A command line tool for converting Blogger content to the Jekyll format used by Github pages. I built blogger2jekyll to tackle conversions on a Windows machine where using existing Ruby-based tools wasn't possible.
How It Works
blogger2jekyll uses a standard Blogger XML export file to create a set of properly named and formatted files for conversion by Jekyll and Liquid by using an XSLT stylesheet. The tool uses an intermediate set of entities to stage the data, as this provides better pre-processing and extensibility options.
The bundled stylsheet outputs posts in a HTML format, however, you are free to change the XSLT if you'd prefer to use something different, say Markdown or Textile. If anyone finds this useful and wants to include alternative stylesheets, please send me a pull request.
By default, posts are output to the __converted_ folder, relative to the execution path of blogger2jekyll.exe.
A pared-down XML sample of my old Blogger site is provided in the unit test project for testing.
At present blogger2jekyll recognizes page, layout, and configuration-related etnries in the source XML, but these are not converted. In other words, only posts will be generated.
Download the latest package from the project's downloads page. Extract the zip to a folder on your machine, add your Blogger XML export, and you're ready to go.
Building blogger2jekyll Yourself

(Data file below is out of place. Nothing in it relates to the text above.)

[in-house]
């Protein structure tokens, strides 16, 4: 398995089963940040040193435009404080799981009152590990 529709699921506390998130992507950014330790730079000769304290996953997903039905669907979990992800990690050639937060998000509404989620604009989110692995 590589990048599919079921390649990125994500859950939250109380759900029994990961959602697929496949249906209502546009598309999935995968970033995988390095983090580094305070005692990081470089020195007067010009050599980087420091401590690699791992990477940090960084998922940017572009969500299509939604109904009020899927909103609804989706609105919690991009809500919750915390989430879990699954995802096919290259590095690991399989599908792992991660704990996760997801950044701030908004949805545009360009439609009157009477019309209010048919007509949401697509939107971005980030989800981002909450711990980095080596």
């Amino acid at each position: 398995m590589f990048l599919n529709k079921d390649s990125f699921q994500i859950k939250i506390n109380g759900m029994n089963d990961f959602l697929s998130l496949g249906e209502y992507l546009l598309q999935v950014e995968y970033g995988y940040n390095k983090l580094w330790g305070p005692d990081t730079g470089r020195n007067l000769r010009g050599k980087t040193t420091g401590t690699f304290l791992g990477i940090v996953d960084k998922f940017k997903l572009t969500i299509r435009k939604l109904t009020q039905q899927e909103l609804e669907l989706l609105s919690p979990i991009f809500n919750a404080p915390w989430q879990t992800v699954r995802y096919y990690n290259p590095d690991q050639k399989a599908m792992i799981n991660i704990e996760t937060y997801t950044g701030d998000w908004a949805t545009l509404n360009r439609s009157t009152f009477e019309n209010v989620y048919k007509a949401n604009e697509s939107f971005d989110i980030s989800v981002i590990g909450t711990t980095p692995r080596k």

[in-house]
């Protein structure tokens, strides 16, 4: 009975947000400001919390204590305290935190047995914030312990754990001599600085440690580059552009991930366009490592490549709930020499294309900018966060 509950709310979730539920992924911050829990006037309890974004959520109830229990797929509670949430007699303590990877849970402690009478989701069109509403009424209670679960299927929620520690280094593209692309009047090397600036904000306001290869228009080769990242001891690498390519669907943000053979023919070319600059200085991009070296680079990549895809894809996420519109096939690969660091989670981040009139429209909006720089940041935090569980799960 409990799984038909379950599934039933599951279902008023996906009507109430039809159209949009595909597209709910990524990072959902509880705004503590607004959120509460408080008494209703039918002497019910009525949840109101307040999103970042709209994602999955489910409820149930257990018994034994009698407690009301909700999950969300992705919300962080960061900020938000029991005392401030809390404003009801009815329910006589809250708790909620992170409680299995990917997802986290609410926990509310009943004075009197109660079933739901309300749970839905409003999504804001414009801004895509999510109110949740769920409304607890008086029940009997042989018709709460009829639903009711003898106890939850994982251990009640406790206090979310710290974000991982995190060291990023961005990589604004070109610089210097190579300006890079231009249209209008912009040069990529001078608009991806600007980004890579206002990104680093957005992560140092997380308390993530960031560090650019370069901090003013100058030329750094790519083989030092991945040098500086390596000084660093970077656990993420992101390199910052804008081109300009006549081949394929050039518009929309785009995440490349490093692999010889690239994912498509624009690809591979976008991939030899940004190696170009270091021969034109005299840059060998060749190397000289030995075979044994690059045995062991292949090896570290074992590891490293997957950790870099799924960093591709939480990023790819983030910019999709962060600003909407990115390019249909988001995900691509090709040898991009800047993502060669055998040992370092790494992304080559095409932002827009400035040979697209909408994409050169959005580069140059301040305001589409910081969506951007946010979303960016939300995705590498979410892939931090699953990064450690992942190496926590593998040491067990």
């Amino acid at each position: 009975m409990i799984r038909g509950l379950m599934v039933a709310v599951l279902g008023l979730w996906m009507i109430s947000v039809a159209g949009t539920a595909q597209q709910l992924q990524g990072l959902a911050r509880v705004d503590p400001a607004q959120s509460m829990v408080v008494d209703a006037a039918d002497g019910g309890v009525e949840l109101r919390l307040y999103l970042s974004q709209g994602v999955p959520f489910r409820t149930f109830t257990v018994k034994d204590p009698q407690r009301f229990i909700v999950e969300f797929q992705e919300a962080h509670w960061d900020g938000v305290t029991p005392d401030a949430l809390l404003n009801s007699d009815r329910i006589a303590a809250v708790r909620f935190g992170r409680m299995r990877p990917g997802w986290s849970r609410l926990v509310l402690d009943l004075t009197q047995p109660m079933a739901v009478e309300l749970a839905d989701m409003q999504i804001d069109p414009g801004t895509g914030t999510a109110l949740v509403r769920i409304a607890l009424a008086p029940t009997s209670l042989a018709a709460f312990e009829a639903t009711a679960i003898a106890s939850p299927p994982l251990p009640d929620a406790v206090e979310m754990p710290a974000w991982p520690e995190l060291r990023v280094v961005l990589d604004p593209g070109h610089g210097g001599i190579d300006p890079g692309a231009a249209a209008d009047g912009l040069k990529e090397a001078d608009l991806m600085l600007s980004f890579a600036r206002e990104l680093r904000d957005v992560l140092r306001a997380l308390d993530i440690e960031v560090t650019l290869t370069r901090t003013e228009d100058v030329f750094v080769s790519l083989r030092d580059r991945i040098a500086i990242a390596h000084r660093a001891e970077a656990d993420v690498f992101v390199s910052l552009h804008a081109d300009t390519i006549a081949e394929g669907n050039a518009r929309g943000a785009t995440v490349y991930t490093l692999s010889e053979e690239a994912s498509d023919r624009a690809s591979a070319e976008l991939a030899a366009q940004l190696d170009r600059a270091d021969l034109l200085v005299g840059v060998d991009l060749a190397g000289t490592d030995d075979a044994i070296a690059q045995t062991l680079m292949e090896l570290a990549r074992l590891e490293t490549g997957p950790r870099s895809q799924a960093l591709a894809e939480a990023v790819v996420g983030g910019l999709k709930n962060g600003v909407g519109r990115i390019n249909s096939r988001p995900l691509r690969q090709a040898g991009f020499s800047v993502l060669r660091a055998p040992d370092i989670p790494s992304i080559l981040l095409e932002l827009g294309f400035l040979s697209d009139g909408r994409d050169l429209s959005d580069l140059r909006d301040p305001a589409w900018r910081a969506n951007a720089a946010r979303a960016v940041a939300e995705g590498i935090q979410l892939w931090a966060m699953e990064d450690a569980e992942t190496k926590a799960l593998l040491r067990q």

Clone the repository, open blogger2jekyll.sln in Visual Studio, select the desired configuration, and click Build -> Build Solution (F6). Alternatively, you can build from the command line using csc or MSBuild.
blogger2jekyll /in:<inputpath> /out:<outputpath>
- inputpath is the path to your Blogger XML export file.
- outputpath overrides the path where exported posts will be written (defaults to __converted_).
blogger2jekyll is was written in C# and requires the MS.NET Framework version 4.0. The only other external dependency is log4net, which will be installed automatically by Nuget when you build the solution. Otherwise, all you'll need is your Blogger export XML file (see the next section).
Getting Your Blogger Export File
See Google's documentation on importing and exporting blog data [here](GitHub.
If you find an bug please open an issue.
See LICENSE. Copyright (c) 2012, Cargile Technology Group, LLC.